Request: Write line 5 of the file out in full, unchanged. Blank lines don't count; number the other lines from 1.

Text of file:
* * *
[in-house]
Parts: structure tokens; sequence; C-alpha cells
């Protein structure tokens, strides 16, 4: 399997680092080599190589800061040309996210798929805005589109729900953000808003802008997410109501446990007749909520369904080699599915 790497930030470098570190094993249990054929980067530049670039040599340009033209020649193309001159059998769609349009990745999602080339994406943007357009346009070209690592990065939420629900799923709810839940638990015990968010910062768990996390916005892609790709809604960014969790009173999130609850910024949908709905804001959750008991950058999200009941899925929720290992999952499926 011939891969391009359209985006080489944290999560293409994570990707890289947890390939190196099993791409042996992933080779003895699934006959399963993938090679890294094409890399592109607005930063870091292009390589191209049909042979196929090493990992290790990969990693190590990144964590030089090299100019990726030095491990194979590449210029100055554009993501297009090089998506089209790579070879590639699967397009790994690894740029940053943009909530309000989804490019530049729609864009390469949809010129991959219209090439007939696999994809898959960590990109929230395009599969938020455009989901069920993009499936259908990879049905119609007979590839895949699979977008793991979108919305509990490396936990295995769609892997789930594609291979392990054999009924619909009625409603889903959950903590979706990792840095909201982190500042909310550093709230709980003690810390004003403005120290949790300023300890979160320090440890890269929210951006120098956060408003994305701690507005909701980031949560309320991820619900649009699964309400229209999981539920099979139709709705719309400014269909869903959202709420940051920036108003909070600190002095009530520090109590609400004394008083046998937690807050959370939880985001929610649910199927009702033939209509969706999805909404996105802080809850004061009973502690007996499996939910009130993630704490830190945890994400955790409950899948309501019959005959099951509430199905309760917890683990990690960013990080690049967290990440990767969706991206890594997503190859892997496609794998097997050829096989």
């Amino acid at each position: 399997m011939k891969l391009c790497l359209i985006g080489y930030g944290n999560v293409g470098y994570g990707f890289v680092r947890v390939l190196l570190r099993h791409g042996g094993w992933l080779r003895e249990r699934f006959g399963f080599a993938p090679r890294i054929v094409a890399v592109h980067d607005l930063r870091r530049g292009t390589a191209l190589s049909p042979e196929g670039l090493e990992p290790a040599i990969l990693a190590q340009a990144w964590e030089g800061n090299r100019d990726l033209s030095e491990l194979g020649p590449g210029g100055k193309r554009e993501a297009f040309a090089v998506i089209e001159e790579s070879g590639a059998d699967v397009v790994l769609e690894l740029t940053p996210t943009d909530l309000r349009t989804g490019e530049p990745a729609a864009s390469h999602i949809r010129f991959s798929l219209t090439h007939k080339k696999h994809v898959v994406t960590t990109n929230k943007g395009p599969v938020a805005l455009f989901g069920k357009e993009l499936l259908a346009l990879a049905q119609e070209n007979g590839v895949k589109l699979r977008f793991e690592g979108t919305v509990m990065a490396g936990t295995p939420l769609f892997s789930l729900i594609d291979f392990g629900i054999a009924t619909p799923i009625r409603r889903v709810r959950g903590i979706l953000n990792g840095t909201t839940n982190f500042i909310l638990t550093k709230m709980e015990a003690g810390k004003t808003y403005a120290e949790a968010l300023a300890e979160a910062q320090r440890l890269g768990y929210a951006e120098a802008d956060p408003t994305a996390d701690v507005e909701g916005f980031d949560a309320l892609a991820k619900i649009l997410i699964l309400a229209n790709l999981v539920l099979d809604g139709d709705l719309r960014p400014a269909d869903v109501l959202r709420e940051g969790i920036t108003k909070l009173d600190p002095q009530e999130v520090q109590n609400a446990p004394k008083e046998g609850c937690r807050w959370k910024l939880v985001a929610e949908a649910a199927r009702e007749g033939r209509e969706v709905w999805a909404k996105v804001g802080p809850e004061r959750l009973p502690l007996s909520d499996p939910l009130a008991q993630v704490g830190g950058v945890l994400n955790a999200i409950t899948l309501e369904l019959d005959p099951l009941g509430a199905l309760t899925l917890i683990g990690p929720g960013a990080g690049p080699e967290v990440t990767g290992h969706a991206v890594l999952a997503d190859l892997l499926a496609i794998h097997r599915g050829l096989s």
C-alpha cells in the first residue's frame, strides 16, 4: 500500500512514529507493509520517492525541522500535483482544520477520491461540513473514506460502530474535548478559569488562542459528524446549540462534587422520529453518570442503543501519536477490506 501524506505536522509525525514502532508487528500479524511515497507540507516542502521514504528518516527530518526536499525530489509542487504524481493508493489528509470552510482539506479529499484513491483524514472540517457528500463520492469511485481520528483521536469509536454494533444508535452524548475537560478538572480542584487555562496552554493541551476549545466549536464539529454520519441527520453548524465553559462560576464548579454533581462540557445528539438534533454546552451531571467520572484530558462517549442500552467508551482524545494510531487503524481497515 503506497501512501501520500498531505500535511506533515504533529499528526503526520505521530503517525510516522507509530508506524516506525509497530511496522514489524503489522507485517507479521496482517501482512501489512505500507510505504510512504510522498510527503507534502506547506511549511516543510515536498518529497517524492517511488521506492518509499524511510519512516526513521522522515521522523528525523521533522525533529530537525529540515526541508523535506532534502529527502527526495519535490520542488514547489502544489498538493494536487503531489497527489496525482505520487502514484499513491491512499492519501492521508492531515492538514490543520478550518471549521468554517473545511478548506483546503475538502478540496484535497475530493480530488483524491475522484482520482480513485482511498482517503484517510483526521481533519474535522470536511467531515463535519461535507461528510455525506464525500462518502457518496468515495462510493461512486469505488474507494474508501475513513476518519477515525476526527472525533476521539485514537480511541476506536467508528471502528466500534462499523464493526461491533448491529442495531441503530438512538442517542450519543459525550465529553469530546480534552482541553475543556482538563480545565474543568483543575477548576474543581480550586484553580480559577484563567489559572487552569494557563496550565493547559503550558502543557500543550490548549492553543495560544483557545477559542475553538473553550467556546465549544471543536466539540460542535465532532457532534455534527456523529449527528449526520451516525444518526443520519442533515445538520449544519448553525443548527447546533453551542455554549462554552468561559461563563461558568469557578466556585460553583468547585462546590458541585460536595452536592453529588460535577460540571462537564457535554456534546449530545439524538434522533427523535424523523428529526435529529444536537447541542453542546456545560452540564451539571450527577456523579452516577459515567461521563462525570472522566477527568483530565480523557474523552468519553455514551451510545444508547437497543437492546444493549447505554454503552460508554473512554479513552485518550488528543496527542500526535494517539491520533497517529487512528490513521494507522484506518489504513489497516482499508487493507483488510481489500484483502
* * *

C-alpha cells in the first residue's frame, strides 16, 4: 500500500512514529507493509520517492525541522500535483482544520477520491461540513473514506460502530474535548478559569488562542459528524446549540462534587422520529453518570442503543501519536477490506 501524506505536522509525525514502532508487528500479524511515497507540507516542502521514504528518516527530518526536499525530489509542487504524481493508493489528509470552510482539506479529499484513491483524514472540517457528500463520492469511485481520528483521536469509536454494533444508535452524548475537560478538572480542584487555562496552554493541551476549545466549536464539529454520519441527520453548524465553559462560576464548579454533581462540557445528539438534533454546552451531571467520572484530558462517549442500552467508551482524545494510531487503524481497515 503506497501512501501520500498531505500535511506533515504533529499528526503526520505521530503517525510516522507509530508506524516506525509497530511496522514489524503489522507485517507479521496482517501482512501489512505500507510505504510512504510522498510527503507534502506547506511549511516543510515536498518529497517524492517511488521506492518509499524511510519512516526513521522522515521522523528525523521533522525533529530537525529540515526541508523535506532534502529527502527526495519535490520542488514547489502544489498538493494536487503531489497527489496525482505520487502514484499513491491512499492519501492521508492531515492538514490543520478550518471549521468554517473545511478548506483546503475538502478540496484535497475530493480530488483524491475522484482520482480513485482511498482517503484517510483526521481533519474535522470536511467531515463535519461535507461528510455525506464525500462518502457518496468515495462510493461512486469505488474507494474508501475513513476518519477515525476526527472525533476521539485514537480511541476506536467508528471502528466500534462499523464493526461491533448491529442495531441503530438512538442517542450519543459525550465529553469530546480534552482541553475543556482538563480545565474543568483543575477548576474543581480550586484553580480559577484563567489559572487552569494557563496550565493547559503550558502543557500543550490548549492553543495560544483557545477559542475553538473553550467556546465549544471543536466539540460542535465532532457532534455534527456523529449527528449526520451516525444518526443520519442533515445538520449544519448553525443548527447546533453551542455554549462554552468561559461563563461558568469557578466556585460553583468547585462546590458541585460536595452536592453529588460535577460540571462537564457535554456534546449530545439524538434522533427523535424523523428529526435529529444536537447541542453542546456545560452540564451539571450527577456523579452516577459515567461521563462525570472522566477527568483530565480523557474523552468519553455514551451510545444508547437497543437492546444493549447505554454503552460508554473512554479513552485518550488528543496527542500526535494517539491520533497517529487512528490513521494507522484506518489504513489497516482499508487493507483488510481489500484483502